If you play poker long enough, you will eventually hear the phrase, "I'd rather be lucky than good." Usually this phrase is delivered by a good player who has just gotten unlucky.
While dumb luck is certainly desirable when you're playing cards, good, skilled players will always triumph over unskilled but lucky ones in the long run.
This makes me think of something I once heard about working hard and staying focused, so when you have those inevitable encounters with good luck, it's like a collision of two peaks, rather than a peak and a trough. It went something like, "Work hard, and you'll be in a position to benefit from good luck." or "Hard workers make their own luck."
(For those of you keeping score, that would be poker and physics in the same post, and I'm just getting started. Go me.)
I've been doing more interviews than usual lately, and with all the talking about how I got where I am today, how I feel about it, and what's next, I've spent a lot of time thinking -- I mean really, seriously examining -- those questions, long after the interview is over.
"Who am I? Why am I here?"
(Oh, Admiral Stockdale. We are so glad that we hardly knew ye.)
I keep coming back to feeling lucky, and how grateful I am that I was in the right place at the right time with so many things, starting with the first post on my blog, all the way back in the middle ages. A lot of success is timing, and I started doing this at a time when not a lot of other people were, so I got to load up my wagons and hope I didn't die of dysentery while a bunch of us made permanent the trail that was originally laid out by guys like Dave Winer and Doc Searls. If I'd started blogging at any other time, I'm not sure I'd be writing this post right now.
I was also lucky to have my blog and my love of poker converge at a time when it made sense for PokerStars to hire me and take me on some of the most outrageously fun adventures of my life. If either event had peaked at a different time, I wouldn't have been a proud member of Team Blog in 2006, and made some of the greatest friends I've ever known.
When I realized I had Dancing Barefoot sitting within the manuscript of Just A Geek, I was lucky to realize that the rules for publishing were changing, that bloggers could be authors and authors could be bloggers. I know this seems obvious now, but at the time it was a pretty controversial idea. When it came time to publish it, I had this crazy idea of doing it entirely on my own, and my predictions about how it would work out were correct. Luckily for me, I was willing to take a very big and very scary chance. (Unluckily, when O'Reilly was mismarketing Just a Geek, my predictions also came true. Maybe I should change my name to Zoltan and sit in a box at the fair.)
Most of all, though, I've been blessed by the incredible generosity of people who had no reason to help and guide me, but did anyway: John Scalzi and Warren Ellis are two who you'd recognize, and the rest of the list could fill a 2 gig flash drive in a single-spaced text file. That I wrote in vi because I couldn't find the text editor in emacs. God, that joke never gets old.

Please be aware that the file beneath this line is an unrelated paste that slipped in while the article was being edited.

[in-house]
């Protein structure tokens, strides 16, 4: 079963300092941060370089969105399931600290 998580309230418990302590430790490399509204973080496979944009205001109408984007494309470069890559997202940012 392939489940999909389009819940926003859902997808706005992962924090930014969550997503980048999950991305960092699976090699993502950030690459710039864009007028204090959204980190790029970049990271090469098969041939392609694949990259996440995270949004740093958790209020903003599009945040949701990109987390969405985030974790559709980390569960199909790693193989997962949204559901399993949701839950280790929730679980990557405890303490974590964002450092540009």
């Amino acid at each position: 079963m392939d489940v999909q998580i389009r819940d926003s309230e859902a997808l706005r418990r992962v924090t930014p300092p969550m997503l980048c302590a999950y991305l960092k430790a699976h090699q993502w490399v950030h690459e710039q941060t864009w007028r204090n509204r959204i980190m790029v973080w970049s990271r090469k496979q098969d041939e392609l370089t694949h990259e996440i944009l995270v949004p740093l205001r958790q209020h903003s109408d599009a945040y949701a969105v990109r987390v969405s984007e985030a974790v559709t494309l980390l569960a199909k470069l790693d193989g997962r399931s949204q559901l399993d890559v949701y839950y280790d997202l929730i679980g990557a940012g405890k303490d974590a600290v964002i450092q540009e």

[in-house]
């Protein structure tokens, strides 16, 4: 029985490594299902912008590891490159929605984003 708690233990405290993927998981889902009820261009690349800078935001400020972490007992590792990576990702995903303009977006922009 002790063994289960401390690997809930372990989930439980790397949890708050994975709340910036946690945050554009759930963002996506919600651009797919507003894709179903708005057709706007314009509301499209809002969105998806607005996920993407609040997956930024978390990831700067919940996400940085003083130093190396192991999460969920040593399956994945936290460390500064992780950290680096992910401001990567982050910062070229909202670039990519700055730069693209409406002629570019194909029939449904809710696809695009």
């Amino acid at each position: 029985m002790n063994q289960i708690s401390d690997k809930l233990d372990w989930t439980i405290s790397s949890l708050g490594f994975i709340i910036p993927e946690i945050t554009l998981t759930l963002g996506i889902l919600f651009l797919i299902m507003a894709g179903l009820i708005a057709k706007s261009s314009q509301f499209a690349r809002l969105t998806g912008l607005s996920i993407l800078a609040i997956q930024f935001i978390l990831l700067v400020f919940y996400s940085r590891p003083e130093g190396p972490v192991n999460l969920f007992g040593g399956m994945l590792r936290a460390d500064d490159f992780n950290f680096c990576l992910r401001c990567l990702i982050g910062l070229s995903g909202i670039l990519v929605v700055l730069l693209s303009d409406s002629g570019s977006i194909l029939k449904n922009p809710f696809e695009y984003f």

There are countless other moments where I got lucky, and an equal number where I've gotten unlucky, but -- and this is where I get to my point, such as it is -- through it all, I've never relied solely on luck, and neither should you. Through it all, I always kept working as hard as I could to not suck, to never be satisfied, to not get complacent, to appreciate my successes and learn from my mistakes.
I guess what I'm saying is that luck sort of just shows up, I guess, whether you need it or not, while only you can decide to work hard, or not.
Now, all of that is prelude to what I really wanted to share with this post: some resources that I've come across recently that I think are quite useful for writers, especially noobs like me.
Oh! Jeebus, this is harder to put together than I thought it would be, so bear with me, okay? There's one other thing: don't ever take for granted the kindness and generosity of experienced people who are willing to help you, and when you're finally in a position to do the same for other people, do it.
Still with me? Here ya go:
If you're considering self publishing like I did, you should look at all of SFWA's resources for writers, but especially Writer Beware, which identifies many of the scams and dangers that are out there for those of us who don't know any better.
Books that I read when I was building Monolith Press that made all the difference:
- The Complete Guide to Self Publishing by Tom and Marilyn Ross
- The Self Publishing Manual by Dan Poynter
- Jumpstart Your Book Sales by Tom and Marilyn Ross
- The Purple Cow by Seth Godin
One book that everyone should read, whether you're a writer or not, but especially if you're working essentially on your own: Upgrade Your Life (aka The Lifehacker Book) by Gina Trapani.
Finally, an important note to all artists: nobody in the world will work as hard as you will to promote your work, nobody will care about promoting it as much as you do, and your work will be as successful as you work to make it. Hopefully, you'll get lucky like I did and get some good word of mouth and connect with a passionate group of people who will tell their friends about you, but that's never going to happen if you don't work hard -- really, really hard -- to make it happen.
Okay. That is all. Now, I am going to go for a jog with my wife.
Updated to add: VT makes a massively awesome point: get out of your own way. Or, as I put it, don't be afraid to suck. It's easier to fix something you don't like than it is to fill up a blank page. Trust me, I hung on that cross so you don't have to.